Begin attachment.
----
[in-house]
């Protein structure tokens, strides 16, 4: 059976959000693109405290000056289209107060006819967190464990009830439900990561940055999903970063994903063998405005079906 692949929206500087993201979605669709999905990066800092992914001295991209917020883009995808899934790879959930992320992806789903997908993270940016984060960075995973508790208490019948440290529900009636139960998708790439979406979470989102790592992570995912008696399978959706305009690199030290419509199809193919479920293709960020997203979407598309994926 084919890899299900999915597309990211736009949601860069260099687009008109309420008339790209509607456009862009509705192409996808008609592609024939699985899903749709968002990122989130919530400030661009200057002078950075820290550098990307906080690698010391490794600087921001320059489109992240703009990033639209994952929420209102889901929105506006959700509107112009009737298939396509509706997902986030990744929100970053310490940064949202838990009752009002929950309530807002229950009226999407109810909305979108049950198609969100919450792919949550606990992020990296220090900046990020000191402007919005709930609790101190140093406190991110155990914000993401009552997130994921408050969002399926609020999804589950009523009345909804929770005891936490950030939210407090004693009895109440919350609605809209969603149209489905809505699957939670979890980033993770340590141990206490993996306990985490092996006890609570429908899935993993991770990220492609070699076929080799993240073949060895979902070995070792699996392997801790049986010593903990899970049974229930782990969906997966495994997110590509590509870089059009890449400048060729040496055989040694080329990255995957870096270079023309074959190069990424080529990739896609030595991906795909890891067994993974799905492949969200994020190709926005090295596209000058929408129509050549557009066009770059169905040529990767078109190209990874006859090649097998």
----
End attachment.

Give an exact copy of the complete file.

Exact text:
[in-house]
């Protein structure tokens, strides 16, 4: 059976959000693109405290000056289209107060006819967190464990009830439900990561940055999903970063994903063998405005079906 692949929206500087993201979605669709999905990066800092992914001295991209917020883009995808899934790879959930992320992806789903997908993270940016984060960075995973508790208490019948440290529900009636139960998708790439979406979470989102790592992570995912008696399978959706305009690199030290419509199809193919479920293709960020997203979407598309994926 084919890899299900999915597309990211736009949601860069260099687009008109309420008339790209509607456009862009509705192409996808008609592609024939699985899903749709968002990122989130919530400030661009200057002078950075820290550098990307906080690698010391490794600087921001320059489109992240703009990033639209994952929420209102889901929105506006959700509107112009009737298939396509509706997902986030990744929100970053310490940064949202838990009752009002929950309530807002229950009226999407109810909305979108049950198609969100919450792919949550606990992020990296220090900046990020000191402007919005709930609790101190140093406190991110155990914000993401009552997130994921408050969002399926609020999804589950009523009345909804929770005891936490950030939210407090004693009895109440919350609605809209969603149209489905809505699957939670979890980033993770340590141990206490993996306990985490092996006890609570429908899935993993991770990220492609070699076929080799993240073949060895979902070995070792699996392997801790049986010593903990899970049974229930782990969906997966495994997110590509590509870089059009890449400048060729040496055989040694080329990255995957870096270079023309074959190069990424080529990739896609030595991906795909890891067994993974799905492949969200994020190709926005090295596209000058929408129509050549557009066009770059169905040529990767078109190209990874006859090649097998």